Each week here at the Australian Writers’ Centre, we dissect and discuss, contort and retort, ask and gasp at the English language and all its rules, regulations and ridiculousness. It’s a celebration of language, masquerading as a passive-aggressive whinge about words and weirdness. This week, our moot is on point…
Q: Hi AWC, I was at a dinner party the other night and someone mentioned that a topic was a “moot point”. Their usage seemed wrong. Can you shed light on this?
A: Sure can.
A: So this one is actually rather interesting. “Moot” has quite a backstory. It was once used widely as a noun – meaning an assembly of people exercising political, administrative, and judicial powers.
Q: So is that where “moot court” comes from?
A: Sure is. Anyway, these days, there is also the little-used verb form of “moot” to mean to bring forward for discussion. Someone may “moot” a suggestion in a meeting, for example.
Q: Which brings us to “moot point”?
A: It certainly does. This is the adjective form and most commonly used these days. Something will be declared “moot” or a “mootpoint”. And it’s here that things get interesting.
Q: Ooooh, do go on.
A: It’s probably worth addressing the elephant in the room first.
Q: No, talk directly to me.
A: Haha. We mean the erroneous ways that people say “mootpoint”. It is certainly wrong to say “mute point” – that’s something you do with your TV remote. And Joey from Friends was wrong about “moo point” too.
Q: Thank you for addressing the cow in the room.
A: And now for the interesting part.
Q: You mean that wasn’t it?
A: Nope. You see, “moot” leads a double life. The main definition here in Australia and Britain has “moot” meaning “open for debate”. The Macquarie Dictionary describes a moot proposition as one that is “subject to argument or discussion, debatable or doubtful”.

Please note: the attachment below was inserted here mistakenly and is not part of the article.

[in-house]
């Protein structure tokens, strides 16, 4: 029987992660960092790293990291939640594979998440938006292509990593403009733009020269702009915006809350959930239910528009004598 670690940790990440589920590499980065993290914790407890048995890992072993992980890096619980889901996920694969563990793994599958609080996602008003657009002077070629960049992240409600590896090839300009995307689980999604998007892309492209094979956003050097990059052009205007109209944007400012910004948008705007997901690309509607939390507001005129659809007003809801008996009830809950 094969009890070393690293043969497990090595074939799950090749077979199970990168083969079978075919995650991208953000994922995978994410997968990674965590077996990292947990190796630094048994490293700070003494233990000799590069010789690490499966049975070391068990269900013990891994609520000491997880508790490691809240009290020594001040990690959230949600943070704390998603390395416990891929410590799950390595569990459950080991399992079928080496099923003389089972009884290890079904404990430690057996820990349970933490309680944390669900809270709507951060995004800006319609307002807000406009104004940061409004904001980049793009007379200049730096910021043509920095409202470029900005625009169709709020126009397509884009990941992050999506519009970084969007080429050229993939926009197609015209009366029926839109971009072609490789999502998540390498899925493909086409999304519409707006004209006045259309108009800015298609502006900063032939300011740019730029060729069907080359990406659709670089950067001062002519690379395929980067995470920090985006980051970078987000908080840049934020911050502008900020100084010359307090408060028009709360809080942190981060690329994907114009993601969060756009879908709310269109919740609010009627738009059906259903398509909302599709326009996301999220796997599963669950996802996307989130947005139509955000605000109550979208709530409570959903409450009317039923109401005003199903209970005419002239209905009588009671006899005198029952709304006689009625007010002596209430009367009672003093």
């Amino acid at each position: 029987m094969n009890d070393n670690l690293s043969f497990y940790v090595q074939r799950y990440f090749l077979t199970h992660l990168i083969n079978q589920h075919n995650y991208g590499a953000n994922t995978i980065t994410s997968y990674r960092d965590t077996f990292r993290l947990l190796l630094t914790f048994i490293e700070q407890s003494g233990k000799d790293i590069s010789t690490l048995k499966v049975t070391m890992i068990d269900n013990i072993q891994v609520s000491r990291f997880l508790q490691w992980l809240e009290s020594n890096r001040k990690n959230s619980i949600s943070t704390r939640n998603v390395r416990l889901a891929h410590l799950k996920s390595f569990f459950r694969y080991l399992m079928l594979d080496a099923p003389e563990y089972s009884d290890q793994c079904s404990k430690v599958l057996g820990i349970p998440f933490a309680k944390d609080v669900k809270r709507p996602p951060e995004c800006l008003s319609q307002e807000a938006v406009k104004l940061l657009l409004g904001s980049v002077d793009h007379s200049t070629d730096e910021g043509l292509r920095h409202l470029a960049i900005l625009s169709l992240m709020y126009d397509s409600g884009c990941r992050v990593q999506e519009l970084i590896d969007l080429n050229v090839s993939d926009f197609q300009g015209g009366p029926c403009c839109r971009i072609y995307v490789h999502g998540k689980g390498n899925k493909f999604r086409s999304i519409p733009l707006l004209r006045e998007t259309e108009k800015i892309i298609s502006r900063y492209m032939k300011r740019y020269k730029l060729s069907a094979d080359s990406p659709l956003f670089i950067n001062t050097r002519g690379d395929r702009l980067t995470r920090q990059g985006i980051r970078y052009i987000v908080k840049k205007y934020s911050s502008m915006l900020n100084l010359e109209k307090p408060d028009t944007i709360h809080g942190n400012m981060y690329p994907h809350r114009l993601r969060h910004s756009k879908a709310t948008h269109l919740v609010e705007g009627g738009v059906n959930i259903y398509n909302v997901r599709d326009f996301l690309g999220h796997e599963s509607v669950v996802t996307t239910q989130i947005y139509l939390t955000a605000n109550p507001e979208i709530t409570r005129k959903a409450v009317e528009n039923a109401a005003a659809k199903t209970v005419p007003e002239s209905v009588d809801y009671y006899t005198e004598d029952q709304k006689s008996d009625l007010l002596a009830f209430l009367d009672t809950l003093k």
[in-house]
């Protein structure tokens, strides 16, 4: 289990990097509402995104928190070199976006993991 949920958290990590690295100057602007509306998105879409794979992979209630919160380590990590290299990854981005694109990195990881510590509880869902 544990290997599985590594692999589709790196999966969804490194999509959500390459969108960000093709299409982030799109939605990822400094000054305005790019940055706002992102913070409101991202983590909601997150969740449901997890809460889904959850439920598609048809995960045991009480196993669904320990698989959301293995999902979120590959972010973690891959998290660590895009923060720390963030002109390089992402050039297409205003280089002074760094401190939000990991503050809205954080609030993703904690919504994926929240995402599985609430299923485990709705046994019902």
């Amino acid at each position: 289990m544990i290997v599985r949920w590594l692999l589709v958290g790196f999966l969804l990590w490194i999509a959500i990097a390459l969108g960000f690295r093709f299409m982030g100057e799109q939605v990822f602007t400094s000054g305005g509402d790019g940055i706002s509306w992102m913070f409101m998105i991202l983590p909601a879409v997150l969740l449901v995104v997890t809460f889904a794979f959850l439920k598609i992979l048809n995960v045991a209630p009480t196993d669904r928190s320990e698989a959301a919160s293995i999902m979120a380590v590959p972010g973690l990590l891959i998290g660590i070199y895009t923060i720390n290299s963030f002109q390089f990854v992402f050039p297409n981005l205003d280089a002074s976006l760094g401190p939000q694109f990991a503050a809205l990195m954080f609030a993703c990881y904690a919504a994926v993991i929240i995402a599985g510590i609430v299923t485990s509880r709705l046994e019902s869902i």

Q: So a moot point is “open for discussion” and very much alive. Hmmm, interesting. That’s not what my dinner party friend was meaning then.
A: Yes and that’s because they’ve latched onto the US variant – which emerged around 1900 in American law schools where students would discuss “moot” cases for practise. As a result, the primary meaning changed to become “purely academic or irrelevant” and “hypothetical and of no practical value”.
Q: Wow, that’s quite different. So in America “moot” means “not worth discussing” while the main meaning elsewhere is “open to discussion”.
A: That’s right. Kind of opposites really. And you’ll want to be careful that you know your audience when writing it. Of course, like many American variants, their version of “moot” (irrelevant, hypothetical) seems to have begun taking over – simply due to the dominance that American English has on the world.
Q: Makes me want to push the mute button.
A: Haha, yes, it’s a funny one and can be the cause of heated open discussion (a moot point!), although in America they’d see the discussion as a moot point.
Q: I see what you did there.
A: Just don’t ever use it to refer to cows…
Do you have a grammar gripe or punctuation puzzle that you’d like our Q&A to explore this year? Email it to us today!